The Department of Commerce rules clarify the definition of enclosed in the statewide smoke-free air law. The statutory definitions for "enclosed place" and "substantial wall" provided in Wisconsin Act 12 can be construed to allow smoking in many public buildings and places of employment. These definitions are inconsistent with the objectives of the smoke-free air law. Department of Commerce has redefined "enclosed indoor place" to clarify the definitions and to match the statute with the intention of legislators. The definition means that areas that are bounded by a ceiling and floor and at least 50% walls, windows, or doors are enclosed places and must be smoke-free. Screening materials does not count as a wall. 
Check back for more details on the rule-making process.

Monday, March 8, 2010

Congrats to Shanghai!

Last week,  the Associated Press reported that Shanghai is preparing to go smoke-free before the World Expo. In a country where nearly 67% of men smoke and 4% of women smoke, a smoke-free workplaces law is vital to public health. Its been said one in every three cigarettes smoked is smoked in China. While that statistic may remain true, those cigarettes will be smoked outside.

Read the Associate Press Article here. 

Learn more about smoking in Southeast Asia here.

Great Column from Wisconsin Rapids

The Wisconsin Rapids Tribune got it right with this column. Smokeless and spit tobacco products are an emerging public health issue. A recent study found 7% of high schoolers are chewing.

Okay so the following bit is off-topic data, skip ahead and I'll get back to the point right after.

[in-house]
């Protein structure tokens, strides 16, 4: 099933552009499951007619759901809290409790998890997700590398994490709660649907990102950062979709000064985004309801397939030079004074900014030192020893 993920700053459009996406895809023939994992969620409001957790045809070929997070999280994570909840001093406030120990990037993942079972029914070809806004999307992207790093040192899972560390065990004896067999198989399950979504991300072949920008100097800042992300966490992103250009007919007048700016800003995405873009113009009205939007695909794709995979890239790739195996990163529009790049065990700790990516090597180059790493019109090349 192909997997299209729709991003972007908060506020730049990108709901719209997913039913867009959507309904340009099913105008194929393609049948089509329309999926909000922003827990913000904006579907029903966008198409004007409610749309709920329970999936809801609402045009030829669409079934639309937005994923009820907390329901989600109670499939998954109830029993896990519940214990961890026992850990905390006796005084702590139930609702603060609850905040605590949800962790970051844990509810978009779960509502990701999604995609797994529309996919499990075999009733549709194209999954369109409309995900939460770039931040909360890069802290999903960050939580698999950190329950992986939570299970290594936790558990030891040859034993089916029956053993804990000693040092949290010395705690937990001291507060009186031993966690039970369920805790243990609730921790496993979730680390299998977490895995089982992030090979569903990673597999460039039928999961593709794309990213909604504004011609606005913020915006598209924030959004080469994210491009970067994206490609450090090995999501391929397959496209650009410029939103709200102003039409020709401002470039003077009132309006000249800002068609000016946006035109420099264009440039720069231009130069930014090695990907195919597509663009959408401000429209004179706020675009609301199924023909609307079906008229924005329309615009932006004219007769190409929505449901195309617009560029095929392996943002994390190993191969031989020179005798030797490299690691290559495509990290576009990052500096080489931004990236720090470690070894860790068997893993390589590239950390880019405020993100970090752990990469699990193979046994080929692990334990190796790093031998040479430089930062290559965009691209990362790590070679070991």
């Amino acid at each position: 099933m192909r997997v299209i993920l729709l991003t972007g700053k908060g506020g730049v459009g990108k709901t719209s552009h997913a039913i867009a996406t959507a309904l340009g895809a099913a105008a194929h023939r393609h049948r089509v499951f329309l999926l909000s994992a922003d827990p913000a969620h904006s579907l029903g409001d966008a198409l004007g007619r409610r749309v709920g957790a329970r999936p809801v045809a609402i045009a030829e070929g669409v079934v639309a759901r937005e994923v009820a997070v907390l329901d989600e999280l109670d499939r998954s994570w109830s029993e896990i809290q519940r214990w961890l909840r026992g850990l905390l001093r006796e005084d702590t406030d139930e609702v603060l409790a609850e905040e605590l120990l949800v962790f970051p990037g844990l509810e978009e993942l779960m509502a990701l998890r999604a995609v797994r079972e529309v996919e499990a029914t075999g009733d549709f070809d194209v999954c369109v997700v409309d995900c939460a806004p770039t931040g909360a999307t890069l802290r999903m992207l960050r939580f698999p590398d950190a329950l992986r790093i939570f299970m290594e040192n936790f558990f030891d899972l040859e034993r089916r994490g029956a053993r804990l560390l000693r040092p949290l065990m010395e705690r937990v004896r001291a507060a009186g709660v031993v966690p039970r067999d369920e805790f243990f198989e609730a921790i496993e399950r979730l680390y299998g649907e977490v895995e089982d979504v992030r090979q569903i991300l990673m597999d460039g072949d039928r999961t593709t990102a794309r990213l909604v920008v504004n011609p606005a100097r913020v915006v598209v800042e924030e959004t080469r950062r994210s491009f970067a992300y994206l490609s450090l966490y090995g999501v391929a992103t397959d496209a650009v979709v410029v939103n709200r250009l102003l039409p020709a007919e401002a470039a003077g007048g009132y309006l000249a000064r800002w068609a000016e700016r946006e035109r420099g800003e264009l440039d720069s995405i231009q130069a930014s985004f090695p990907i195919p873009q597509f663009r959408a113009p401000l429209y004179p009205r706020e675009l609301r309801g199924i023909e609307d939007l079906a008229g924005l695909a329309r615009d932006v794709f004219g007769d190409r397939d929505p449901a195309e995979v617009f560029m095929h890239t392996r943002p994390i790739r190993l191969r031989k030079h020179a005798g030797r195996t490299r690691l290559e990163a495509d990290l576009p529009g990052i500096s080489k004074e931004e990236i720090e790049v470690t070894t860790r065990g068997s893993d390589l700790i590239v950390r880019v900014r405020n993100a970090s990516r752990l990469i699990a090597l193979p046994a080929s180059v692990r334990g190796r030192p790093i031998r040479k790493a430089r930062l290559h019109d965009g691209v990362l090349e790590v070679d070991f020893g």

Read this great article here.

Monday, March 1, 2010

Ohio: Smoke-free Prison 1 year later

The heart of it all, Ohio, implemented a institution wide tobacco-free policy last year. In assessing the success of that policy a clear indicator has emerged. Ohio taxpayers will be paying less for medical care for people who are incarcerated because of this policy. Prison medical staff indicated that inmates with tobacco related illnesses have been feeling better and require less medication to feel good. Ohio prisons chief Ernie Moore said the positive health effect is "the reason we did this in the first place."
"It's been proven that tobacco use increases health-care costs. When taxpayers are paying for inmate health-care cost, it only made sense to eliminate smoking," according the Columbus Dispatch article. 

This policy is a clear marker of the benefits of a tobacco-free workplace policy. 

Is you workplace tobacco-free? If not, what are you and your employer paying in tobacco-related illnesses?